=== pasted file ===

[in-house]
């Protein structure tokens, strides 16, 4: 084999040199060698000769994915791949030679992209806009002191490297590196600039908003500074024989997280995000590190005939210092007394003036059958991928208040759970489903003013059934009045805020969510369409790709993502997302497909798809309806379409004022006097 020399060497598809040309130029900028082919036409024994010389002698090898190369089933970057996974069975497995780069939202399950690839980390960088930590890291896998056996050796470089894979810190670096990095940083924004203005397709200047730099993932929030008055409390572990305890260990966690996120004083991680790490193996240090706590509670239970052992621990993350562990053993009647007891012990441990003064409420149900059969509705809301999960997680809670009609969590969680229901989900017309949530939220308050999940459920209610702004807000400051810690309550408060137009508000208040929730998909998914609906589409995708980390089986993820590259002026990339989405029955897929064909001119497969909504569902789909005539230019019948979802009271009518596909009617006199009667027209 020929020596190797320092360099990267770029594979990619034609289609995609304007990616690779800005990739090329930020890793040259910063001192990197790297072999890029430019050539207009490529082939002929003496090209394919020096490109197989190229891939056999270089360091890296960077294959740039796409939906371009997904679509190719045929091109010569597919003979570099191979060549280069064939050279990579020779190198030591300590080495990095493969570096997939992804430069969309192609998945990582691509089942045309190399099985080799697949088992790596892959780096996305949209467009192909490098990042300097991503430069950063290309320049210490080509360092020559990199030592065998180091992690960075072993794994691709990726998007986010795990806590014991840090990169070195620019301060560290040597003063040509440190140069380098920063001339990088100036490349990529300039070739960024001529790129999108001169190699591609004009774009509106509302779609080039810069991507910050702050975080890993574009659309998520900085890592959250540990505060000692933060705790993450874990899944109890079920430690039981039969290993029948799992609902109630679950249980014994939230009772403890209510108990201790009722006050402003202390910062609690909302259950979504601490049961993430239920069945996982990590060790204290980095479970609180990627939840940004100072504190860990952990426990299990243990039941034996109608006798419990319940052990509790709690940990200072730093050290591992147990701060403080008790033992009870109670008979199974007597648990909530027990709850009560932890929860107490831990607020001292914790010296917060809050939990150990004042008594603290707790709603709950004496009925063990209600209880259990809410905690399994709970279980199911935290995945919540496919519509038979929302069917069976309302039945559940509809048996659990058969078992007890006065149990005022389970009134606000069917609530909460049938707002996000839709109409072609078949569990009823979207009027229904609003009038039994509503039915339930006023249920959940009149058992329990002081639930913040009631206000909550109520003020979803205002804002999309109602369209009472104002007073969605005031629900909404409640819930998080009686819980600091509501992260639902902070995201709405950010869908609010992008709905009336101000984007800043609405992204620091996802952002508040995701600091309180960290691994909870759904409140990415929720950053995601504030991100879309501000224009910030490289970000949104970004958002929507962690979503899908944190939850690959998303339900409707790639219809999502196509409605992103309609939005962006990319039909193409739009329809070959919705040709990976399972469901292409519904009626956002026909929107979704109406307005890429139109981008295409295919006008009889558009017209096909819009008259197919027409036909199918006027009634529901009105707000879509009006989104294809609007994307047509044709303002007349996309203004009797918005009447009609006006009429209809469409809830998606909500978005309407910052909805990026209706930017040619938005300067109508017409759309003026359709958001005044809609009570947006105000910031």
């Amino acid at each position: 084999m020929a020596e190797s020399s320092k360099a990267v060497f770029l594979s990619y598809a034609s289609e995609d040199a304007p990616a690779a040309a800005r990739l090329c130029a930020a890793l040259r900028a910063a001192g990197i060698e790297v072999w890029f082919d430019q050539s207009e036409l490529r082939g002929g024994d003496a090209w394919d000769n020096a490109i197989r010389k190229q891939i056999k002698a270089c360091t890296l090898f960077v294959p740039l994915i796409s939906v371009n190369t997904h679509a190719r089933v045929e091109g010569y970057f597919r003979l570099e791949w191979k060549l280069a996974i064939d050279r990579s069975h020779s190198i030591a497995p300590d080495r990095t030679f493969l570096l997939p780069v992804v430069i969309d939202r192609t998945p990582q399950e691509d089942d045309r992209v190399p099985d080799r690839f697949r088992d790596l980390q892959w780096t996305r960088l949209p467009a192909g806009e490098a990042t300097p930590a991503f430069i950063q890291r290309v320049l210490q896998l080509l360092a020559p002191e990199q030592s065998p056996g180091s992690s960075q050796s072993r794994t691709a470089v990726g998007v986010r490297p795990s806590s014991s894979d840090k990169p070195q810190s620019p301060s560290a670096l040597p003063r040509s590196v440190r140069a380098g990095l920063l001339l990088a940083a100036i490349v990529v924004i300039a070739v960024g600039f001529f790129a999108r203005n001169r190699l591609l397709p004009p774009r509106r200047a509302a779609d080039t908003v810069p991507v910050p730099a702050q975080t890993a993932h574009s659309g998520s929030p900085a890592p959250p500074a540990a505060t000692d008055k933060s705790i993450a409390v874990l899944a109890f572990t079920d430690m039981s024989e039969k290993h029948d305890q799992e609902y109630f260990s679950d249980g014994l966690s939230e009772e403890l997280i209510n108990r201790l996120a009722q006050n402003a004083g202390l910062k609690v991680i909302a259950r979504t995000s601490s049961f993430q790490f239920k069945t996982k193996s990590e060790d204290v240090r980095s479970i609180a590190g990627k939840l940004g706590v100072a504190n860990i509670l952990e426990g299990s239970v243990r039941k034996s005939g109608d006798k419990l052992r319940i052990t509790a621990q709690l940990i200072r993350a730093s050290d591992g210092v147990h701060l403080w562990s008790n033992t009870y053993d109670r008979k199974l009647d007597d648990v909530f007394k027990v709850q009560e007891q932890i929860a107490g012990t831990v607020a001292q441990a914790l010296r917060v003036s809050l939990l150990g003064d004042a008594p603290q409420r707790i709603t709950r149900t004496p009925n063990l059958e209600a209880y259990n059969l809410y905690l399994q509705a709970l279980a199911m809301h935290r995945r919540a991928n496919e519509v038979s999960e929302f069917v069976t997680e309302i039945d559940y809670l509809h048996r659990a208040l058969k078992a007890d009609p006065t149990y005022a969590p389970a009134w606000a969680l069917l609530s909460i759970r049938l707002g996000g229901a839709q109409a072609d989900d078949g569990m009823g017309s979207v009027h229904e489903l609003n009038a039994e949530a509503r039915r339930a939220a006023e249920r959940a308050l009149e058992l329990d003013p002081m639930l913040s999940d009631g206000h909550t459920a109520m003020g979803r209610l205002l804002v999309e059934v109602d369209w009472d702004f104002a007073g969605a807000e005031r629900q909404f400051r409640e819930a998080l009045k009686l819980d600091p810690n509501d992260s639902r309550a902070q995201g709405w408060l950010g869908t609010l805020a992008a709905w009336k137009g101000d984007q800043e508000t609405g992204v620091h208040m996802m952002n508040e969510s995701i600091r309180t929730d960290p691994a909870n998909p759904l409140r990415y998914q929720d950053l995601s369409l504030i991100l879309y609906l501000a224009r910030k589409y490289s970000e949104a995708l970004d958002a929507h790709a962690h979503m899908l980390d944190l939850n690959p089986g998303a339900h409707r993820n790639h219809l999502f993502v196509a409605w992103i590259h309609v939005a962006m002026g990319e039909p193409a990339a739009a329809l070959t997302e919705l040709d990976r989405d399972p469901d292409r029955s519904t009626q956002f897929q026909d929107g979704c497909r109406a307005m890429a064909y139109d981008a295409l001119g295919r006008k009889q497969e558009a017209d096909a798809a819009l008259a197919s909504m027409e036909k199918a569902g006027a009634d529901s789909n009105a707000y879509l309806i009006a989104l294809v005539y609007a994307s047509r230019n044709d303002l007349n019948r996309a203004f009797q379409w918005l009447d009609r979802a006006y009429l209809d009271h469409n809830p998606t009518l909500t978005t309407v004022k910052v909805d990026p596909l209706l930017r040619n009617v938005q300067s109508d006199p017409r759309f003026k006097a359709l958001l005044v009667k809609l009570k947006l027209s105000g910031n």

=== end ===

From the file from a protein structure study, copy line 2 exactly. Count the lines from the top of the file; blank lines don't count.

């Protein structure tokens, strides 16, 4: 084999040199060698000769994915791949030679992209806009002191490297590196600039908003500074024989997280995000590190005939210092007394003036059958991928208040759970489903003013059934009045805020969510369409790709993502997302497909798809309806379409004022006097 020399060497598809040309130029900028082919036409024994010389002698090898190369089933970057996974069975497995780069939202399950690839980390960088930590890291896998056996050796470089894979810190670096990095940083924004203005397709200047730099993932929030008055409390572990305890260990966690996120004083991680790490193996240090706590509670239970052992621990993350562990053993009647007891012990441990003064409420149900059969509705809301999960997680809670009609969590969680229901989900017309949530939220308050999940459920209610702004807000400051810690309550408060137009508000208040929730998909998914609906589409995708980390089986993820590259002026990339989405029955897929064909001119497969909504569902789909005539230019019948979802009271009518596909009617006199009667027209 020929020596190797320092360099990267770029594979990619034609289609995609304007990616690779800005990739090329930020890793040259910063001192990197790297072999890029430019050539207009490529082939002929003496090209394919020096490109197989190229891939056999270089360091890296960077294959740039796409939906371009997904679509190719045929091109010569597919003979570099191979060549280069064939050279990579020779190198030591300590080495990095493969570096997939992804430069969309192609998945990582691509089942045309190399099985080799697949088992790596892959780096996305949209467009192909490098990042300097991503430069950063290309320049210490080509360092020559990199030592065998180091992690960075072993794994691709990726998007986010795990806590014991840090990169070195620019301060560290040597003063040509440190140069380098920063001339990088100036490349990529300039070739960024001529790129999108001169190699591609004009774009509106509302779609080039810069991507910050702050975080890993574009659309998520900085890592959250540990505060000692933060705790993450874990899944109890079920430690039981039969290993029948799992609902109630679950249980014994939230009772403890209510108990201790009722006050402003202390910062609690909302259950979504601490049961993430239920069945996982990590060790204290980095479970609180990627939840940004100072504190860990952990426990299990243990039941034996109608006798419990319940052990509790709690940990200072730093050290591992147990701060403080008790033992009870109670008979199974007597648990909530027990709850009560932890929860107490831990607020001292914790010296917060809050939990150990004042008594603290707790709603709950004496009925063990209600209880259990809410905690399994709970279980199911935290995945919540496919519509038979929302069917069976309302039945559940509809048996659990058969078992007890006065149990005022389970009134606000069917609530909460049938707002996000839709109409072609078949569990009823979207009027229904609003009038039994509503039915339930006023249920959940009149058992329990002081639930913040009631206000909550109520003020979803205002804002999309109602369209009472104002007073969605005031629900909404409640819930998080009686819980600091509501992260639902902070995201709405950010869908609010992008709905009336101000984007800043609405992204620091996802952002508040995701600091309180960290691994909870759904409140990415929720950053995601504030991100879309501000224009910030490289970000949104970004958002929507962690979503899908944190939850690959998303339900409707790639219809999502196509409605992103309609939005962006990319039909193409739009329809070959919705040709990976399972469901292409519904009626956002026909929107979704109406307005890429139109981008295409295919006008009889558009017209096909819009008259197919027409036909199918006027009634529901009105707000879509009006989104294809609007994307047509044709303002007349996309203004009797918005009447009609006006009429209809469409809830998606909500978005309407910052909805990026209706930017040619938005300067109508017409759309003026359709958001005044809609009570947006105000910031």